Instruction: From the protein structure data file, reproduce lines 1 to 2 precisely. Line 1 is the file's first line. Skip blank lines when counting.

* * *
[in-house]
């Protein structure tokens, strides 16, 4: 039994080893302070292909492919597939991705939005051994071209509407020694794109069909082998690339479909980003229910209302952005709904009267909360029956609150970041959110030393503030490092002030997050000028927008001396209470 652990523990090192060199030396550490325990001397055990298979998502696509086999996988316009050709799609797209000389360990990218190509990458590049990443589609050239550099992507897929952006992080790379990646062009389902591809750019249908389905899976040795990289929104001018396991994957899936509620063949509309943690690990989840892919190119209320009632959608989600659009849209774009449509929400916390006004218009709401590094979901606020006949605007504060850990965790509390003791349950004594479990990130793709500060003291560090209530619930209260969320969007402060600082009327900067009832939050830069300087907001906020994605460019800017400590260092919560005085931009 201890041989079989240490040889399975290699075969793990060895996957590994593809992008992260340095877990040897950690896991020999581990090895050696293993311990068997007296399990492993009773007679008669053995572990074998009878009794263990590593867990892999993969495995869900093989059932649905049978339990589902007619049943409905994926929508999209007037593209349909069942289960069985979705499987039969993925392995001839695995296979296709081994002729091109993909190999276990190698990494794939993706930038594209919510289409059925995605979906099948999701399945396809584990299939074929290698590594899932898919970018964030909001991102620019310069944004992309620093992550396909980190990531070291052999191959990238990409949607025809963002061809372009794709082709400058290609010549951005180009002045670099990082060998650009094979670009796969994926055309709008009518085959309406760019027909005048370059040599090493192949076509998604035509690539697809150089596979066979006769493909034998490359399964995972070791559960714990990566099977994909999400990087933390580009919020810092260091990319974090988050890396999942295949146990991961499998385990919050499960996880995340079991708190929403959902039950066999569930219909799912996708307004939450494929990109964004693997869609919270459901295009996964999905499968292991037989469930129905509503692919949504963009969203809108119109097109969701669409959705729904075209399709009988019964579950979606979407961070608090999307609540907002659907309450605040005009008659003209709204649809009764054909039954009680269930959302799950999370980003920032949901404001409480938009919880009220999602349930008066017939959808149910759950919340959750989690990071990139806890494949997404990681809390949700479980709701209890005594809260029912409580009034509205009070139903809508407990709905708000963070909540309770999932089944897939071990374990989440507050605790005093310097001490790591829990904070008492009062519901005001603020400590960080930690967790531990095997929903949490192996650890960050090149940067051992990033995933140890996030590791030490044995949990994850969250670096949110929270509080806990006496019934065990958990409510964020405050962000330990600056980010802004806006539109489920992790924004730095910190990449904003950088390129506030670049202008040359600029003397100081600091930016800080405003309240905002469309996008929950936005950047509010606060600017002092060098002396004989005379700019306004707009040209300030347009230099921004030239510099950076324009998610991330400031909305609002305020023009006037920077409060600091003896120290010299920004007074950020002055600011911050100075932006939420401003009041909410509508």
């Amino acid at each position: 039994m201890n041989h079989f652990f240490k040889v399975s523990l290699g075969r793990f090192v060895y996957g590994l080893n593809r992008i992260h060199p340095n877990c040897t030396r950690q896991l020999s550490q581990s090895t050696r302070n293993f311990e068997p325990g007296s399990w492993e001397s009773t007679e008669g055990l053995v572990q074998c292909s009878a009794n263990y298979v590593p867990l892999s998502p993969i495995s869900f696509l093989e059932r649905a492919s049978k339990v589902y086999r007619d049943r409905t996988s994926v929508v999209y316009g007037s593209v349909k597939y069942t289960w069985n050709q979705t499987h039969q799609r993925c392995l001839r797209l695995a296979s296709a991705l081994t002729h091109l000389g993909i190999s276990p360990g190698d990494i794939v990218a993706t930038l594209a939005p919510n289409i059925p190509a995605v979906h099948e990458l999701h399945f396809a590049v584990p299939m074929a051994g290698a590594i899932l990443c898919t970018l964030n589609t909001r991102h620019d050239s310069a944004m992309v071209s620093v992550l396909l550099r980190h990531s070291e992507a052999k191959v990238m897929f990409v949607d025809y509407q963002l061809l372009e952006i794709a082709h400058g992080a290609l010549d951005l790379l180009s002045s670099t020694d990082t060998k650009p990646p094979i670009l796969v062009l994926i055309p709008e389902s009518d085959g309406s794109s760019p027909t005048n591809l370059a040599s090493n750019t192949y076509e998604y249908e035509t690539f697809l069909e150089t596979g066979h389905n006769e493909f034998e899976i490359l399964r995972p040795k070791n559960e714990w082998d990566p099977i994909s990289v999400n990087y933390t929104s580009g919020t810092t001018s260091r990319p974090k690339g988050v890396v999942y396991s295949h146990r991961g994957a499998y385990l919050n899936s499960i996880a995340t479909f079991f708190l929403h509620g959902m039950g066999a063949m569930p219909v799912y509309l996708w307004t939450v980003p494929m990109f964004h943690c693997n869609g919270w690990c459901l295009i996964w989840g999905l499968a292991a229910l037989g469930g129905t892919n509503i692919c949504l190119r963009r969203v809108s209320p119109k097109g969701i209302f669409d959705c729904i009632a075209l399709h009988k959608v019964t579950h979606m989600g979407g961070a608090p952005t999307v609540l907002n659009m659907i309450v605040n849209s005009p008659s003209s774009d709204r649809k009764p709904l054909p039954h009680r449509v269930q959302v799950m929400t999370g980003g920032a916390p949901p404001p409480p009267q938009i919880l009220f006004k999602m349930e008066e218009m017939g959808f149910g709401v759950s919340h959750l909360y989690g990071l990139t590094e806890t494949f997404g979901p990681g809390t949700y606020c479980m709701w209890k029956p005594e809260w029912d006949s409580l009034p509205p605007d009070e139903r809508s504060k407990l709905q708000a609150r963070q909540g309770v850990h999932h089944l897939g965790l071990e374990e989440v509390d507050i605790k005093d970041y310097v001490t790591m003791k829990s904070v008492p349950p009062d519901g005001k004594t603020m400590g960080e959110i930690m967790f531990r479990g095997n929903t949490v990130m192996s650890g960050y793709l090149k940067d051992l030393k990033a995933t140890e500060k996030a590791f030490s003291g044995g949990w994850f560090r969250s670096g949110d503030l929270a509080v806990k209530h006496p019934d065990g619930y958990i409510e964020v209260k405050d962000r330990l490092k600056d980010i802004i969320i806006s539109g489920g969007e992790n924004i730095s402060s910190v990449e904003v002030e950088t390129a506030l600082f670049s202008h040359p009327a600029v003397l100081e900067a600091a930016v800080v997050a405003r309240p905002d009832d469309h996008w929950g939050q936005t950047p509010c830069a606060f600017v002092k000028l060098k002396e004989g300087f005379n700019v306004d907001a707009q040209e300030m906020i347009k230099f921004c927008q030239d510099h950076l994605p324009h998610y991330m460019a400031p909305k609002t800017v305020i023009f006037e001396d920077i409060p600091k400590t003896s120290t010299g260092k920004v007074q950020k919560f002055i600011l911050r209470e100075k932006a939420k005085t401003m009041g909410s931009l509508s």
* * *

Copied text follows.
[in-house]
């Protein structure tokens, strides 16, 4: 039994080893302070292909492919597939991705939005051994071209509407020694794109069909082998690339479909980003229910209302952005709904009267909360029956609150970041959110030393503030490092002030997050000028927008001396209470 652990523990090192060199030396550490325990001397055990298979998502696509086999996988316009050709799609797209000389360990990218190509990458590049990443589609050239550099992507897929952006992080790379990646062009389902591809750019249908389905899976040795990289929104001018396991994957899936509620063949509309943690690990989840892919190119209320009632959608989600659009849209774009449509929400916390006004218009709401590094979901606020006949605007504060850990965790509390003791349950004594479990990130793709500060003291560090209530619930209260969320969007402060600082009327900067009832939050830069300087907001906020994605460019800017400590260092919560005085931009 201890041989079989240490040889399975290699075969793990060895996957590994593809992008992260340095877990040897950690896991020999581990090895050696293993311990068997007296399990492993009773007679008669053995572990074998009878009794263990590593867990892999993969495995869900093989059932649905049978339990589902007619049943409905994926929508999209007037593209349909069942289960069985979705499987039969993925392995001839695995296979296709081994002729091109993909190999276990190698990494794939993706930038594209919510289409059925995605979906099948999701399945396809584990299939074929290698590594899932898919970018964030909001991102620019310069944004992309620093992550396909980190990531070291052999191959990238990409949607025809963002061809372009794709082709400058290609010549951005180009002045670099990082060998650009094979670009796969994926055309709008009518085959309406760019027909005048370059040599090493192949076509998604035509690539697809150089596979066979006769493909034998490359399964995972070791559960714990990566099977994909999400990087933390580009919020810092260091990319974090988050890396999942295949146990991961499998385990919050499960996880995340079991708190929403959902039950066999569930219909799912996708307004939450494929990109964004693997869609919270459901295009996964999905499968292991037989469930129905509503692919949504963009969203809108119109097109969701669409959705729904075209399709009988019964579950979606979407961070608090999307609540907002659907309450605040005009008659003209709204649809009764054909039954009680269930959302799950999370980003920032949901404001409480938009919880009220999602349930008066017939959808149910759950919340959750989690990071990139806890494949997404990681809390949700479980709701209890005594809260029912409580009034509205009070139903809508407990709905708000963070909540309770999932089944897939071990374990989440507050605790005093310097001490790591829990904070008492009062519901005001603020400590960080930690967790531990095997929903949490192996650890960050090149940067051992990033995933140890996030590791030490044995949990994850969250670096949110929270509080806990006496019934065990958990409510964020405050962000330990600056980010802004806006539109489920992790924004730095910190990449904003950088390129506030670049202008040359600029003397100081600091930016800080405003309240905002469309996008929950936005950047509010606060600017002092060098002396004989005379700019306004707009040209300030347009230099921004030239510099950076324009998610991330400031909305609002305020023009006037920077409060600091003896120290010299920004007074950020002055600011911050100075932006939420401003009041909410509508």